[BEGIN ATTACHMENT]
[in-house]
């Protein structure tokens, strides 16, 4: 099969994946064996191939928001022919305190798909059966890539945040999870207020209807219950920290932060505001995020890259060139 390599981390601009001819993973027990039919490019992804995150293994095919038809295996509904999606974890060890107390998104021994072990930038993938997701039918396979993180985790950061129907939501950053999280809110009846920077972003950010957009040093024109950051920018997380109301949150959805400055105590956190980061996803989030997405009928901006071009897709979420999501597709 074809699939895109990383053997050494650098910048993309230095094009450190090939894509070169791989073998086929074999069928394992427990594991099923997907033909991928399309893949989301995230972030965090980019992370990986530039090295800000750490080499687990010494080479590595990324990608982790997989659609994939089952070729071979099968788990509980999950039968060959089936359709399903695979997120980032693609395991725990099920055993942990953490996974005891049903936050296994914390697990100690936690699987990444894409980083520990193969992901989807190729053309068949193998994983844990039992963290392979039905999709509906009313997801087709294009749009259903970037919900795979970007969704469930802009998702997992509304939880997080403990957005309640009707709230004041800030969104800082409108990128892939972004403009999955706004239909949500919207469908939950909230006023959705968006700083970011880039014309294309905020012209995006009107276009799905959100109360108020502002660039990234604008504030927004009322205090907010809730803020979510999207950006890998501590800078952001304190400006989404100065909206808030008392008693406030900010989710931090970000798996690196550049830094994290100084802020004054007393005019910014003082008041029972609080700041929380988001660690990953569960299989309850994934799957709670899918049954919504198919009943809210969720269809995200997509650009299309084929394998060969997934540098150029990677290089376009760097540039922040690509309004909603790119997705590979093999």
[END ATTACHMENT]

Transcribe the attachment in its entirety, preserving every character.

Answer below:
[in-house]
């Protein structure tokens, strides 16, 4: 099969994946064996191939928001022919305190798909059966890539945040999870207020209807219950920290932060505001995020890259060139 390599981390601009001819993973027990039919490019992804995150293994095919038809295996509904999606974890060890107390998104021994072990930038993938997701039918396979993180985790950061129907939501950053999280809110009846920077972003950010957009040093024109950051920018997380109301949150959805400055105590956190980061996803989030997405009928901006071009897709979420999501597709 074809699939895109990383053997050494650098910048993309230095094009450190090939894509070169791989073998086929074999069928394992427990594991099923997907033909991928399309893949989301995230972030965090980019992370990986530039090295800000750490080499687990010494080479590595990324990608982790997989659609994939089952070729071979099968788990509980999950039968060959089936359709399903695979997120980032693609395991725990099920055993942990953490996974005891049903936050296994914390697990100690936690699987990444894409980083520990193969992901989807190729053309068949193998994983844990039992963290392979039905999709509906009313997801087709294009749009259903970037919900795979970007969704469930802009998702997992509304939880997080403990957005309640009707709230004041800030969104800082409108990128892939972004403009999955706004239909949500919207469908939950909230006023959705968006700083970011880039014309294309905020012209995006009107276009799905959100109360108020502002660039990234604008504030927004009322205090907010809730803020979510999207950006890998501590800078952001304190400006989404100065909206808030008392008693406030900010989710931090970000798996690196550049830094994290100084802020004054007393005019910014003082008041029972609080700041929380988001660690990953569960299989309850994934799957709670899918049954919504198919009943809210969720269809995200997509650009299309084929394998060969997934540098150029990677290089376009760097540039922040690509309004909603790119997705590979093999």